The more I think about Aitor the stronger the impression I’m getting of him being Jose Mourinho Mk 2. Alienating players who don’t meet his specific requirements… Building enemies over two years, which then translates into poor results and dressing rooms being lost… A bit too happy to lay into people in public… There’s still a strong perception that Jose is a genius of a manager, and he does in truth have a long CV of trophies to back up such a claim, but that doesn’t come without its drawbacks and the debacle at Chelsea this season has kind of said it all. Are we heading the same way with his acolyte in charge?
All this is naturally spit-balling, trying to lay down some coherent thoughts after a sorry few days that are threatening to derail what was a highly promising campaign. It may yet turn out that all this is down to pressure and that a clearing of the air resolves everything, but who knows? It’s such a mess. We’ll know more shortly, with Steve Gibson spending his Monday in meetings with Karanka to sketch out a way forward. I’d like to think the foundations for a successful end to the season will be laid, though it’s hard to get any other impression than it already being over basically though self-implosion, and if that’s true then what future does the current Head Coach truly have?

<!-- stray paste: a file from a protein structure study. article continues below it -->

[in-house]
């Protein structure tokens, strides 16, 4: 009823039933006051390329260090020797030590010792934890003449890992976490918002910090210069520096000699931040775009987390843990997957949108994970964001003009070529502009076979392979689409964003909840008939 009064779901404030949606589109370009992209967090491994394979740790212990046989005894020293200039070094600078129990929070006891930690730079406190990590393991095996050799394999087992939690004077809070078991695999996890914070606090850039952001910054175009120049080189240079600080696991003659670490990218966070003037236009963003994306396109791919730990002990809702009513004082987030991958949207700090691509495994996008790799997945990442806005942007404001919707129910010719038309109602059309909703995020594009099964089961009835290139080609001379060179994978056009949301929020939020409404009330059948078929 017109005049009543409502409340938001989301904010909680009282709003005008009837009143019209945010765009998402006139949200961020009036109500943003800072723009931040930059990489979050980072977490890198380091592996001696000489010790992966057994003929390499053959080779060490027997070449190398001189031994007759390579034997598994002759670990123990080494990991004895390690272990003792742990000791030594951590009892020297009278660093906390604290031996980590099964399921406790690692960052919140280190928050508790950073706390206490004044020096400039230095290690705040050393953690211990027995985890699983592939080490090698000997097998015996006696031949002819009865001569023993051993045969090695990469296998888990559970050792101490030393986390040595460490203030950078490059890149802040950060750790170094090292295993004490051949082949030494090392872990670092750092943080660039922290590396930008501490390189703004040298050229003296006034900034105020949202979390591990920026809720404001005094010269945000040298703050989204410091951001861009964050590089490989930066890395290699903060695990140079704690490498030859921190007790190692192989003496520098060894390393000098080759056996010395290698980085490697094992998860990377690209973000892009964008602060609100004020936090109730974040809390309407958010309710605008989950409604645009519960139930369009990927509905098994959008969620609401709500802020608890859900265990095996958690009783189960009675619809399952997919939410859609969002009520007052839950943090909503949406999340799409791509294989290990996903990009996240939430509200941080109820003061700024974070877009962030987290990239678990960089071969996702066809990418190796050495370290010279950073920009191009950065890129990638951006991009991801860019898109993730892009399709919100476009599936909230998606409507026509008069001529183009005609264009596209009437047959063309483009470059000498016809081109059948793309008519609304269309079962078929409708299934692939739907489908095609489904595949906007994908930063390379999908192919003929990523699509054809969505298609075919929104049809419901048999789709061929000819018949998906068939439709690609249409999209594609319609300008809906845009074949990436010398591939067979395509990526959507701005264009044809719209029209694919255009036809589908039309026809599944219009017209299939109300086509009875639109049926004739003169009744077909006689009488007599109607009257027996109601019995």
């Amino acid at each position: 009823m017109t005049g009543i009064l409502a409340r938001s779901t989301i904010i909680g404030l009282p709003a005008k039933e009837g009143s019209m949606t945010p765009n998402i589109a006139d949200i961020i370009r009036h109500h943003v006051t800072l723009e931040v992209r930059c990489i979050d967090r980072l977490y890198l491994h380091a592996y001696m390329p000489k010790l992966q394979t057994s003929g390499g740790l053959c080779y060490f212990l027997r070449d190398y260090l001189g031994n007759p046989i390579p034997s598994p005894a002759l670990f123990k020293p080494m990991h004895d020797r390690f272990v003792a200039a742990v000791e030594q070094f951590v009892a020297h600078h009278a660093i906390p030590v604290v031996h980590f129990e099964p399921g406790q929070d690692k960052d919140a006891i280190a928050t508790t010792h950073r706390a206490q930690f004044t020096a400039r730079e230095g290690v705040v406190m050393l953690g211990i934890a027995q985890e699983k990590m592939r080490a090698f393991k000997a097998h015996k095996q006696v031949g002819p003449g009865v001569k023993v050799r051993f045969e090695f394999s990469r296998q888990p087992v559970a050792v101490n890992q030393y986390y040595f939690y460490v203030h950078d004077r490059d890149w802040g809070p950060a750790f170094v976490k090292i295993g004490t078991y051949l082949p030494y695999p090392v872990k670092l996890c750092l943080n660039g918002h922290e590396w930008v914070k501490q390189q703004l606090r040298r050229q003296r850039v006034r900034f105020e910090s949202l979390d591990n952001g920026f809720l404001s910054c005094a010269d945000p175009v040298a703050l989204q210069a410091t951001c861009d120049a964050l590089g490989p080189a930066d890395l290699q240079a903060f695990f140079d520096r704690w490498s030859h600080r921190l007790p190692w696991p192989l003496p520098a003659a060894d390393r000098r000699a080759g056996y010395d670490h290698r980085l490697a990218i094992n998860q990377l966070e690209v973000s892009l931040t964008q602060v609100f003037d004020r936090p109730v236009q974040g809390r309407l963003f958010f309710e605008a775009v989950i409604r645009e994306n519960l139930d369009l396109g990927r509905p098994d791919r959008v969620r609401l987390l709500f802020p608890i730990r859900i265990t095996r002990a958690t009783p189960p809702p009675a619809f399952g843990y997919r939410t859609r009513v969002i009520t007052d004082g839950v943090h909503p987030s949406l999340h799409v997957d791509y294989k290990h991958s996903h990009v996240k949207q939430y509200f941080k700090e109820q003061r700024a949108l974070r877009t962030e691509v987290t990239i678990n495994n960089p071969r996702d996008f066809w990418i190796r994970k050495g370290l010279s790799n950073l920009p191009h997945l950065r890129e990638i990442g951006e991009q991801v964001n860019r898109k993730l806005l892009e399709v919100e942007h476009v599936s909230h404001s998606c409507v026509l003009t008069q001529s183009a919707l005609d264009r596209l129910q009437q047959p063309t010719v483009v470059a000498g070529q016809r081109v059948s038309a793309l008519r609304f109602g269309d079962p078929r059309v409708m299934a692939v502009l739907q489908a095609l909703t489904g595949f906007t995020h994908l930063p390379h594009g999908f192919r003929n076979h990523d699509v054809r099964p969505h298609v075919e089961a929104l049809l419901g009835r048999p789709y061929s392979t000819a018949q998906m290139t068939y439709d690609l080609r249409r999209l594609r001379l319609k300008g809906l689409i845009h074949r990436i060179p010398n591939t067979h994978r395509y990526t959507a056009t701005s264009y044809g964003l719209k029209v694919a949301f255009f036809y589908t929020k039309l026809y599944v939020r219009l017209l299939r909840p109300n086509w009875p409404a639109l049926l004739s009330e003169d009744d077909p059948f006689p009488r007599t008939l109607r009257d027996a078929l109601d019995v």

Some added notes:
- I liked the initial Charlton protest, the beach balls on the pitch thing and the funereal procession beforehand. I liked the whistles – which all seemed to be sounded when Boro were making inroads into their half – far less.
- Leo Percovich’s donning of Karanka’s training top was telling. I enjoyed his show of support; at least he cared. Some people might feel less kindly about it, however.
- As the opening salvoes were sounded at the Valley the news broke that Nottingham Forest had sacked Dougie Freedman MD. What a basket case of a club Forest are turning into – a sad moment, and as with watching the Charlton protests a time to keep things in perspective.